Alternative processing helps meet consumer cravings
Innovative brands are adapting new technologies to create the novel food and beverage products consumers are craving.
A seismic shift in consumer attitudes toward food and beverages is happening. No longer are food and drink judged on taste alone; instead, people want to know how nutritious they are, how they are going to make them feel and what ingredients they contain.
A recent CPG sales report released by The Boston Consulting Group and IRI found companies that market convenient foods and “functional” beverages aimed at promoting nutrition or boosting energy were among the CPG growth leaders in 2016. In a year that was otherwise sluggish, companies such as Blue Diamond, Califia Farms, Bragg and The Wonderful Company outperformed expectations.
Other marketing and research firms also are advising those in the food and beverage industry that consumers want a completely different type of product now than they did a decade ago.
“The interesting thing about this move in the marketplace toward cleaner labels, authenticity and transparency is it is consumer driven,” says Jeff Hilton, co-founder and CMO at BrandHive, a marketing firm.
This new type of consumer is highly evolved and has an extensive amount of information and choices at his or her fingertips. But moreover, Hilton says modern consumers are becoming increasingly wired with technology that measures heart rates and sleep patterns, which is empowering them to take charge of their health and contributing to the spike in demand for healthy foods.
“This is the perfect storm of opportunity, where consumers are ready for these kinds of solutions, ready for these kinds of food products, with cleaner labels and better ingredients, ready for this kind of transparency and authenticity,” Hilton says. “It’s really up to manufacturers to deliver what they are looking for.”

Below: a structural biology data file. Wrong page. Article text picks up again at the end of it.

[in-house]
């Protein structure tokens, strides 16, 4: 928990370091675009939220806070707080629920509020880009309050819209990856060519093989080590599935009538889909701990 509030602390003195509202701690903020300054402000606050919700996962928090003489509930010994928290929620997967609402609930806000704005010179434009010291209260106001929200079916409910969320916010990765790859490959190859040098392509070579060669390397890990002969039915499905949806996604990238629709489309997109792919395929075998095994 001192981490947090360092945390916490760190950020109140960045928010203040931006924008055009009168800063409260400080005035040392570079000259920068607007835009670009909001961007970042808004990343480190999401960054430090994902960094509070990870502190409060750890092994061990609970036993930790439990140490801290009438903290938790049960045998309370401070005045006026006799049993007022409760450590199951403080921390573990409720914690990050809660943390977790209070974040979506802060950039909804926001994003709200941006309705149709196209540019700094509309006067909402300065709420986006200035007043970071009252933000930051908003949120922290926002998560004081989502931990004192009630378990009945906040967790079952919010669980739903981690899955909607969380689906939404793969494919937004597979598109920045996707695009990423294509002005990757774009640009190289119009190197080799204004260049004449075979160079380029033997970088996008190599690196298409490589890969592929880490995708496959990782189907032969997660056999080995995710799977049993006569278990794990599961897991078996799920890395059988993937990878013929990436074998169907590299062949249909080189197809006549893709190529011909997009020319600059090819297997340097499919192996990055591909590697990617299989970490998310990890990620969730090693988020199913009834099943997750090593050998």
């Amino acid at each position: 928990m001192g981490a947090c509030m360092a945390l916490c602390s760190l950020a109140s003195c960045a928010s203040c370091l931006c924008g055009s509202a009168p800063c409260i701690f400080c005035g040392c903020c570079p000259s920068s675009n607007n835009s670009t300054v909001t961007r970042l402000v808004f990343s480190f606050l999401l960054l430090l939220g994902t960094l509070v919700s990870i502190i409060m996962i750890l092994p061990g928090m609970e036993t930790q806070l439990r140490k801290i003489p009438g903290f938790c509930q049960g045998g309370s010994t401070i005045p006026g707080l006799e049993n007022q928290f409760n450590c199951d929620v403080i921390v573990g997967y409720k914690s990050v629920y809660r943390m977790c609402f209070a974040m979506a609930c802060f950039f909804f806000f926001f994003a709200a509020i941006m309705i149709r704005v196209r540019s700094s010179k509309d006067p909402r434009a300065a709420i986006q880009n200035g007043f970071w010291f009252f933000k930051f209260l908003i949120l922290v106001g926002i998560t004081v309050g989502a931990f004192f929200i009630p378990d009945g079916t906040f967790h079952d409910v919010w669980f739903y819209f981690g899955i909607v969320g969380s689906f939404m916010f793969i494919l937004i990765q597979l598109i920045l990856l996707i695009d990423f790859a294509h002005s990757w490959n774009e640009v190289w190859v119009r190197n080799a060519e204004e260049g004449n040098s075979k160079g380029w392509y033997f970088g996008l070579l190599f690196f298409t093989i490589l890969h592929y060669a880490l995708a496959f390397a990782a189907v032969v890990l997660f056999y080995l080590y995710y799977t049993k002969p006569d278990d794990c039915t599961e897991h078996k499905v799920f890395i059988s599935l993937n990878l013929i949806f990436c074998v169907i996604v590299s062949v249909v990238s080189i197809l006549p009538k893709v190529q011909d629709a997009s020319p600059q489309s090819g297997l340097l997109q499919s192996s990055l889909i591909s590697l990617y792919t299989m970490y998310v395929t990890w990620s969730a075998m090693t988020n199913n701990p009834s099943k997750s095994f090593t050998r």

Luckily, a host of new processing technologies is coming onboard to help CPG companies deliver fresher and more nutritional packaged foods and beverages than ever before. A mix of alternative food processing methods is changing the game for some brands right now and might vastly change the typical products available in the marketplace in the near future.
Traditionally, heat has been used to preserve processed food and beverages, making them safe to eat. Thermal processing is an effective way to treat foods; in fact, our modern food system has largely been built by it. However, food exposed to high temperatures can alter taste, texture and nutritional value.
“Conventional thermal processing was invented for all the right reasons, so that pathogens would be removed from our food,” says Michael Locatis, CEO of 915 Labs, a company that developed a new type of sterilization process using a combination of water bath with microwave energy. “[Conventional thermal processing] also causes significant damage to the flavor, texture, color and nutritional content of food, which forces food companies to use additives to mask that damage.”
Also, there are some foods that cannot be exposed to traditional thermal processing, such as raw oysters or produce, because it will alter them too much. To accommodate these foods, there are a number of methods being developed that do not use heat, but will still destroy pathogens and retain the product’s freshness. Some of these techniques include high-pressure processing, using different types of gases and radiation.